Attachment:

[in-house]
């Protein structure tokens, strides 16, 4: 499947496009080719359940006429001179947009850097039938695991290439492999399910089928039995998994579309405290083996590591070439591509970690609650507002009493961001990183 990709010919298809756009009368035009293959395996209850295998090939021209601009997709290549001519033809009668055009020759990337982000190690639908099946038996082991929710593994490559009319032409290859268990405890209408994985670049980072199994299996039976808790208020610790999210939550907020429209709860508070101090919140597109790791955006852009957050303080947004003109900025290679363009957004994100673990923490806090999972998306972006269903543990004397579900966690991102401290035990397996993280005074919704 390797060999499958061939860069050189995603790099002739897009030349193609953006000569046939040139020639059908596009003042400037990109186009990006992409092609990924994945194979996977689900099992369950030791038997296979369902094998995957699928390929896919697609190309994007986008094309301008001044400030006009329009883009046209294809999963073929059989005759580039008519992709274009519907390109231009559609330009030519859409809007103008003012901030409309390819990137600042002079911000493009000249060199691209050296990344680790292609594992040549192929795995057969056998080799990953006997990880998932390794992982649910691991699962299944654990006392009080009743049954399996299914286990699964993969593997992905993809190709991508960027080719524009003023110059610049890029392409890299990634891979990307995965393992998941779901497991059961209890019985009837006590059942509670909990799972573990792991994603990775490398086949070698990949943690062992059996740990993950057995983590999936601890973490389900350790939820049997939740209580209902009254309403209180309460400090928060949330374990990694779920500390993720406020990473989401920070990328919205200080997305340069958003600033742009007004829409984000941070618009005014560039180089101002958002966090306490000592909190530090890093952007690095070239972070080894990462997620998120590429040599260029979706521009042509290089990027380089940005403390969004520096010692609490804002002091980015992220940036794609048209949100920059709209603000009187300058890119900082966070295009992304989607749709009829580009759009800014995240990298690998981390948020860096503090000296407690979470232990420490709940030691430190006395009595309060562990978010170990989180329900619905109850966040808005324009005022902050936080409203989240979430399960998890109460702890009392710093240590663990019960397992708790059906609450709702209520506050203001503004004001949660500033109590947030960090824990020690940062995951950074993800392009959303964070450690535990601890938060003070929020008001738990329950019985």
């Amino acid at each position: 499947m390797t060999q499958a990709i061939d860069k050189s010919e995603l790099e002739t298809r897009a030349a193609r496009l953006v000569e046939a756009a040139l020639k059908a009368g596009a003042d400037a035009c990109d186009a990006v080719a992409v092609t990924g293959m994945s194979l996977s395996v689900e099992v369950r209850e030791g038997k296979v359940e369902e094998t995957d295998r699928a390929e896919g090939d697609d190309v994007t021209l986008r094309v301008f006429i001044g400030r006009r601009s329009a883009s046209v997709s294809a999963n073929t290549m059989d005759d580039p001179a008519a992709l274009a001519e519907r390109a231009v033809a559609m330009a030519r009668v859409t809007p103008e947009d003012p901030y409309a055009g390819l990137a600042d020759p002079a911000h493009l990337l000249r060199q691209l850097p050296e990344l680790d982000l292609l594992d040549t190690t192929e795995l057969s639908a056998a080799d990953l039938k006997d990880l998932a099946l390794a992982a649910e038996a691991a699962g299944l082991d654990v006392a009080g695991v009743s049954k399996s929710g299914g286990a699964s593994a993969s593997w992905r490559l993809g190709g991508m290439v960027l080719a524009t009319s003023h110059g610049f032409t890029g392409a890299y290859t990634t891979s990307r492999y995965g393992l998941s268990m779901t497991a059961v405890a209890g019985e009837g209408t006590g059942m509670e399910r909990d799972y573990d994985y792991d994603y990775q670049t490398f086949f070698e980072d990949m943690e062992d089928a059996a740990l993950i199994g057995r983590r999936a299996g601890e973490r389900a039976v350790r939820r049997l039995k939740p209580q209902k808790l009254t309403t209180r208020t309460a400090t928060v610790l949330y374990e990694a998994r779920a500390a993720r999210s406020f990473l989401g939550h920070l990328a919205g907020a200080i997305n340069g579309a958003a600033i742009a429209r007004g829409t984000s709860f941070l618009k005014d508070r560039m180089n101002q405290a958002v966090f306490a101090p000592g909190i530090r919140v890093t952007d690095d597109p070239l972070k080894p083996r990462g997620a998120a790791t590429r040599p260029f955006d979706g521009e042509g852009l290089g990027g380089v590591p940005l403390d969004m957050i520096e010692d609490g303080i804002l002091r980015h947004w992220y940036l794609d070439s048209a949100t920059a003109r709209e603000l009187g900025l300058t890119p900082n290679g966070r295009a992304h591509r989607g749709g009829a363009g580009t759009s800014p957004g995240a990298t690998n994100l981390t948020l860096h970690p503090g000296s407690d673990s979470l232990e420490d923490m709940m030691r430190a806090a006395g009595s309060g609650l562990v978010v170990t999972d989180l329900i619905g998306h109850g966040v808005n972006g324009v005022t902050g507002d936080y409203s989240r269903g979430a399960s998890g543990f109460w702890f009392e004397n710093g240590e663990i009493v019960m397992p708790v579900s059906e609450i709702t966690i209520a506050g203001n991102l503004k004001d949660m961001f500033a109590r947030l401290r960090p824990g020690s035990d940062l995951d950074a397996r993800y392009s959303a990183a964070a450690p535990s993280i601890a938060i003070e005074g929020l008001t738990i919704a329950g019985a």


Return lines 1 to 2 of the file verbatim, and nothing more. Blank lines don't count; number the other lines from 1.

[in-house]
């Protein structure tokens, strides 16, 4: 499947496009080719359940006429001179947009850097039938695991290439492999399910089928039995998994579309405290083996590591070439591509970690609650507002009493961001990183 990709010919298809756009009368035009293959395996209850295998090939021209601009997709290549001519033809009668055009020759990337982000190690639908099946038996082991929710593994490559009319032409290859268990405890209408994985670049980072199994299996039976808790208020610790999210939550907020429209709860508070101090919140597109790791955006852009957050303080947004003109900025290679363009957004994100673990923490806090999972998306972006269903543990004397579900966690991102401290035990397996993280005074919704 390797060999499958061939860069050189995603790099002739897009030349193609953006000569046939040139020639059908596009003042400037990109186009990006992409092609990924994945194979996977689900099992369950030791038997296979369902094998995957699928390929896919697609190309994007986008094309301008001044400030006009329009883009046209294809999963073929059989005759580039008519992709274009519907390109231009559609330009030519859409809007103008003012901030409309390819990137600042002079911000493009000249060199691209050296990344680790292609594992040549192929795995057969056998080799990953006997990880998932390794992982649910691991699962299944654990006392009080009743049954399996299914286990699964993969593997992905993809190709991508960027080719524009003023110059610049890029392409890299990634891979990307995965393992998941779901497991059961209890019985009837006590059942509670909990799972573990792991994603990775490398086949070698990949943690062992059996740990993950057995983590999936601890973490389900350790939820049997939740209580209902009254309403209180309460400090928060949330374990990694779920500390993720406020990473989401920070990328919205200080997305340069958003600033742009007004829409984000941070618009005014560039180089101002958002966090306490000592909190530090890093952007690095070239972070080894990462997620998120590429040599260029979706521009042509290089990027380089940005403390969004520096010692609490804002002091980015992220940036794609048209949100920059709209603000009187300058890119900082966070295009992304989607749709009829580009759009800014995240990298690998981390948020860096503090000296407690979470232990420490709940030691430190006395009595309060562990978010170990989180329900619905109850966040808005324009005022902050936080409203989240979430399960998890109460702890009392710093240590663990019960397992708790059906609450709702209520506050203001503004004001949660500033109590947030960090824990020690940062995951950074993800392009959303964070450690535990601890938060003070929020008001738990329950019985």